In fact, she remembers, that the house created something of a stir in her family. Her father advised against buying the house, initially.

“My father said you’ll never be able to furnish that house.”

While the house may have seemed empty to Barbara’s father, because the original furniture designed for the house was no longer there, it still contained the spectacular Wright-designed built-ins with carved ornamentation and lots of space to place what the growing family needed, as well as seating. Barbara was sold.

While Barbara Elsner likes to discuss the endless details of the Bogk House, such as the water feature , Margaret Howland recalls tales of adventure as a child, using many of those features as jungle gyms. Courtesy Margaret Howland.

The fireplace with surrounding seating in a central location, called an inglenook, is a standard feature in every Frank Lloyd Wright house. At the Bogk House it is a cheerful and warm environment. Courtesy Margaret Howland.

Barbara Elsner was originally looking for a house that had space for her growing family. The living room, with its open space, originally appealed to her but the intricate detailing of the house soon caught her attention. Courtesy Margaret Howland.

“Living in that house was such beauty,” Barbara reflected.

“The children would make the dining room into a theater and I’d sit in the living room and watch the play,” she reminisced.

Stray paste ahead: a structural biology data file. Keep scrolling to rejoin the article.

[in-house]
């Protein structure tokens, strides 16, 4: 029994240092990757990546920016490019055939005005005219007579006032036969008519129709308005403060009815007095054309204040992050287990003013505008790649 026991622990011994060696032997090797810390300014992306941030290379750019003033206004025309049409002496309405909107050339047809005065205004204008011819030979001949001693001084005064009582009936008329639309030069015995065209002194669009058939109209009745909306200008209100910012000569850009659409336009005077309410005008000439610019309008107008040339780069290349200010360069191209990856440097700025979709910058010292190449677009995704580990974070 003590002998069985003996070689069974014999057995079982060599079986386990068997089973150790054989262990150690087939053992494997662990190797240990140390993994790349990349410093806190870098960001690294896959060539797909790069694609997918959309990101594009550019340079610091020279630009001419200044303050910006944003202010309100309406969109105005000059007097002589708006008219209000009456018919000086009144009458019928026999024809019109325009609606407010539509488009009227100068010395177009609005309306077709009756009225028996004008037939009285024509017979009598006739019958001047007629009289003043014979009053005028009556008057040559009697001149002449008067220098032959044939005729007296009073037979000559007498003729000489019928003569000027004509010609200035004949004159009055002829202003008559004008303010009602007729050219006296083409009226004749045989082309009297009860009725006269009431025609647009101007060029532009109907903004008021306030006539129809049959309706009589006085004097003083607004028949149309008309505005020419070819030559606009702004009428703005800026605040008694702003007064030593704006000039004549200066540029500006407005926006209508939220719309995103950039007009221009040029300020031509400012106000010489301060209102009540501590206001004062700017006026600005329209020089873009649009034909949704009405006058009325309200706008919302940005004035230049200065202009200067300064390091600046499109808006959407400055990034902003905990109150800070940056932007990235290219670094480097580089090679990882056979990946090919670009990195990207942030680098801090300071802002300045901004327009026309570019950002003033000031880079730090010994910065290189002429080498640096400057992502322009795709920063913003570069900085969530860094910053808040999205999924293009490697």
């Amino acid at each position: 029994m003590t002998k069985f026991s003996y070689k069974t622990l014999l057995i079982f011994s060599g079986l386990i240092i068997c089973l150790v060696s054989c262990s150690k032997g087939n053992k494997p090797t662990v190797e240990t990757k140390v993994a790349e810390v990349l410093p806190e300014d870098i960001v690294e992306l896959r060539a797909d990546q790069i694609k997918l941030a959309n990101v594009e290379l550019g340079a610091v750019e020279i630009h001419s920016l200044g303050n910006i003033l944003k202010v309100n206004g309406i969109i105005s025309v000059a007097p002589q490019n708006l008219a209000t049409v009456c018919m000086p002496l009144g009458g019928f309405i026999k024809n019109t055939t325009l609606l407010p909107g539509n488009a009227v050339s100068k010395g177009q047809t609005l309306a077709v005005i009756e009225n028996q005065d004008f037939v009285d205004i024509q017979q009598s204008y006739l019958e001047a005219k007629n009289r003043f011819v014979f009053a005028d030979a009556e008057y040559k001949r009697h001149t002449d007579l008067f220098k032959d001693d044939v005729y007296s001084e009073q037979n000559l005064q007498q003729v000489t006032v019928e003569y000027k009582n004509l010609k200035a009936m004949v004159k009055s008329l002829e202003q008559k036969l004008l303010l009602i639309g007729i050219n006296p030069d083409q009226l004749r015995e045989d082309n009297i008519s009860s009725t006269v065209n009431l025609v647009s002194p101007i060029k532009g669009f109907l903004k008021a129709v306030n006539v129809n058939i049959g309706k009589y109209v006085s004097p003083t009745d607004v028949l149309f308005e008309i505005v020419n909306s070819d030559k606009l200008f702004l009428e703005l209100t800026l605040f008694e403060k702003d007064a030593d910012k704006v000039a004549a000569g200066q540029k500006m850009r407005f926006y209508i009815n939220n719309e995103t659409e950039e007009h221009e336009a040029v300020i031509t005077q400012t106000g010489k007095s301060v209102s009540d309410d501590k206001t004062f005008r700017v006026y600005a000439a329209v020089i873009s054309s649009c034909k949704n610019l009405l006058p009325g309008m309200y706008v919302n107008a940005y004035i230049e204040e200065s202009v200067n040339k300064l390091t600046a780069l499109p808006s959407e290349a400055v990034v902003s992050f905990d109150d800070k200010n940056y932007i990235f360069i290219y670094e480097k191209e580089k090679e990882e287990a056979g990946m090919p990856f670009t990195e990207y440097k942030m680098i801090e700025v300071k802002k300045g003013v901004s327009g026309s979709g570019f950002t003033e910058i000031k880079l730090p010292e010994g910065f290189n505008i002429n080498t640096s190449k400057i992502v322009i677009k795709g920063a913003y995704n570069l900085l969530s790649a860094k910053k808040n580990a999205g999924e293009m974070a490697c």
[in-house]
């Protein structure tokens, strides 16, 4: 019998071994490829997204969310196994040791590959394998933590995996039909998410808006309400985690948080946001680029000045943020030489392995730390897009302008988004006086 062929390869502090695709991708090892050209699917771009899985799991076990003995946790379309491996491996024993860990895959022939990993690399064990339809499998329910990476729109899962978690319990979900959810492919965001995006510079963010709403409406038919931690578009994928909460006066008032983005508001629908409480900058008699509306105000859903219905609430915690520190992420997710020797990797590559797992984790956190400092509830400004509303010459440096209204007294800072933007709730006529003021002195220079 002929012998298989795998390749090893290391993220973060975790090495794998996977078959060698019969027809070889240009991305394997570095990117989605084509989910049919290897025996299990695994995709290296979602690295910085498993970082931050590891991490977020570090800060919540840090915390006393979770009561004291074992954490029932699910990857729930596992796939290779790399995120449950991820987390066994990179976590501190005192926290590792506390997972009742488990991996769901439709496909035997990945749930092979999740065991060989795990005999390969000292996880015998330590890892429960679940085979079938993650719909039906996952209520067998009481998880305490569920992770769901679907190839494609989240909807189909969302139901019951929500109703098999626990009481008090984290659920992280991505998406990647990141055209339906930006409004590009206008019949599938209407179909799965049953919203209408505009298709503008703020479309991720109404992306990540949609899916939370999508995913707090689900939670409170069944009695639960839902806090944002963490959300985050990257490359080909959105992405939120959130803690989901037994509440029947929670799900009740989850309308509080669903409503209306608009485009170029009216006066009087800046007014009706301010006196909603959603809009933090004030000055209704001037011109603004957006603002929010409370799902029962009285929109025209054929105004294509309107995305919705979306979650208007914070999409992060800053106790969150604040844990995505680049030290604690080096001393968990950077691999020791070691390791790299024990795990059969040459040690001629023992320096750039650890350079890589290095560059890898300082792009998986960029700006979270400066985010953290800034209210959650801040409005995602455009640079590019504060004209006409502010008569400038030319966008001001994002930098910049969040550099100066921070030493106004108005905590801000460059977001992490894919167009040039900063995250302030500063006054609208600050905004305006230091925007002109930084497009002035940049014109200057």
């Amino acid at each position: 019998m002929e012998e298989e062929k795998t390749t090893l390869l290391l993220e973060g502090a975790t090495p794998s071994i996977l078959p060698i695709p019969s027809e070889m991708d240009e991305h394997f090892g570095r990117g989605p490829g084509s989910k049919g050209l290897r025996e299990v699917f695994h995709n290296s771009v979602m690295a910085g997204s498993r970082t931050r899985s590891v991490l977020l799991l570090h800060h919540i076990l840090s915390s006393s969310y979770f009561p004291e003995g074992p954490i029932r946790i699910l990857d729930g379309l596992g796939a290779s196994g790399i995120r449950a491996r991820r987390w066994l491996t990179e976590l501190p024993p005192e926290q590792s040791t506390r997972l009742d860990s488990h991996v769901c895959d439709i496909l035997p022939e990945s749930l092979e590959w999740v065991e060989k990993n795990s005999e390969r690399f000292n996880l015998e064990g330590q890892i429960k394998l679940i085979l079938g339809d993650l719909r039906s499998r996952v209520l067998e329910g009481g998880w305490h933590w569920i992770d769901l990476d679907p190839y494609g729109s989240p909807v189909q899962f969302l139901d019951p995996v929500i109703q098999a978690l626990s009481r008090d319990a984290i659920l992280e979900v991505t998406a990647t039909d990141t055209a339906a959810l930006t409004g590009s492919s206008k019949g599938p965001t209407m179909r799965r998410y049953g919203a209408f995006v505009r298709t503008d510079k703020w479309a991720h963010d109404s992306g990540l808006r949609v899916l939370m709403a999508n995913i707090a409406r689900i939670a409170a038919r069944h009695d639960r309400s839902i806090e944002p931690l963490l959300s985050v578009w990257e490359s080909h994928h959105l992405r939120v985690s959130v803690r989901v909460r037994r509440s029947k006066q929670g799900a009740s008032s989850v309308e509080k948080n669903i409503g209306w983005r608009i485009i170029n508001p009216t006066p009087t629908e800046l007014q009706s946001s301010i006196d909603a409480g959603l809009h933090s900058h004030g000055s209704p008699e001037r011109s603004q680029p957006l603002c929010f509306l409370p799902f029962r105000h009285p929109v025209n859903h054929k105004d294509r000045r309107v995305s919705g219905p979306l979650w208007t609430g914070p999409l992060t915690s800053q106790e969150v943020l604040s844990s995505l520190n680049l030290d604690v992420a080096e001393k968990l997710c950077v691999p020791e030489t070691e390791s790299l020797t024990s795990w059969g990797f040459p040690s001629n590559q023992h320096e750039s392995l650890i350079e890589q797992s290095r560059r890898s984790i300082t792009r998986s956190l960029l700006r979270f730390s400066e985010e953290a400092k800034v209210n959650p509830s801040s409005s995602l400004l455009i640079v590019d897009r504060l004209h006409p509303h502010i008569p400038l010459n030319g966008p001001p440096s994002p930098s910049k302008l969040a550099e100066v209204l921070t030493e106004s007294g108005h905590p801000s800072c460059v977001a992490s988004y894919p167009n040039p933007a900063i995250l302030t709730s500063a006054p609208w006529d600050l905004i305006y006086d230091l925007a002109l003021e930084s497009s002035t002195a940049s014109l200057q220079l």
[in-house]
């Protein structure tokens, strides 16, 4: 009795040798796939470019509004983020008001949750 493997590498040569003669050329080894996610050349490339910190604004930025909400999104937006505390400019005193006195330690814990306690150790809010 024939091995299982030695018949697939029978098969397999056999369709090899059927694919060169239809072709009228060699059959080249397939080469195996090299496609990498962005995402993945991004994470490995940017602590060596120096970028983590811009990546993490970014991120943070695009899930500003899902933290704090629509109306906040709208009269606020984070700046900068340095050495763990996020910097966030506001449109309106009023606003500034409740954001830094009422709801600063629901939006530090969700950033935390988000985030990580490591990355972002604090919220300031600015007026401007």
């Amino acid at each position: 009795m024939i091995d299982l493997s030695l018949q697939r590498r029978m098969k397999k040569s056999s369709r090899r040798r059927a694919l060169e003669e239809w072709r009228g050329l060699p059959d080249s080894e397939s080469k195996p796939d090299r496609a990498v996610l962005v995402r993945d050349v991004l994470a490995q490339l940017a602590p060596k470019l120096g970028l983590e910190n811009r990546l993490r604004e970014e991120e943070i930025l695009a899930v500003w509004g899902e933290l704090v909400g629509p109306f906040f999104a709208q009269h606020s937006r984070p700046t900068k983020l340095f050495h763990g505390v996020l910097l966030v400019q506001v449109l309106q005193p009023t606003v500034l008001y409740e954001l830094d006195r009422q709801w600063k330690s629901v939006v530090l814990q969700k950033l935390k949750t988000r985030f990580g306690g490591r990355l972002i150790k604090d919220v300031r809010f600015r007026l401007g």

Margaret added, “I remember jumping over the fountain, and using the house almost as a jungle gym, climbing all the way around it without touching the ground.“

Barbara chuckled and remarked that she had almost forgotten that wonderful memory. “They had so much fun,” Barbara remarked.

Furniture also played a part in Barbara’s memories of her and her husband Bob’s interactions with Frank Lloyd Wright, and their 20-year relationship with Dorothy Bolles, the daughter of Frederick Bogk.

Asking For Help from Frank Lloyd Wright

Barbara continued, “We wrote a letter to Frank Lloyd Wright asking about landscape plans. He sent a letter back congratulating us on purchasing such a great house, and saying that the Bogks were great clients, then recommending his (then) new line of furniture.” The landscape was not mentioned.

For much of the time that Barbara raised her children, the Bogk House did not have the original dining room table. But it is there now.

“That was a long effort – I think 20 years. We were vacationing in Florida, and we managed to convince Dorothy to see us. And there was the table. But she did not want to sell. So, we kept in touch. We just said that when she was ready, to think of us, not someone else! 20 years later, she was sick and in the hospital. She heard that the prices on Frank Lloyd Wright furniture were going way up. She called and named an extremely high price, which is not what we paid. But we were finally able to buy it back, along with eight dining room chairs and two side table chairs.”

The dining room table and chairs, designed by Frank Lloyd Wright specifically for the Bogk House dining room, were returned to their rightful place after many years of effort on the part of Barbara Elsner and her husband. Courtesy Margaret Howland.

Current Restoration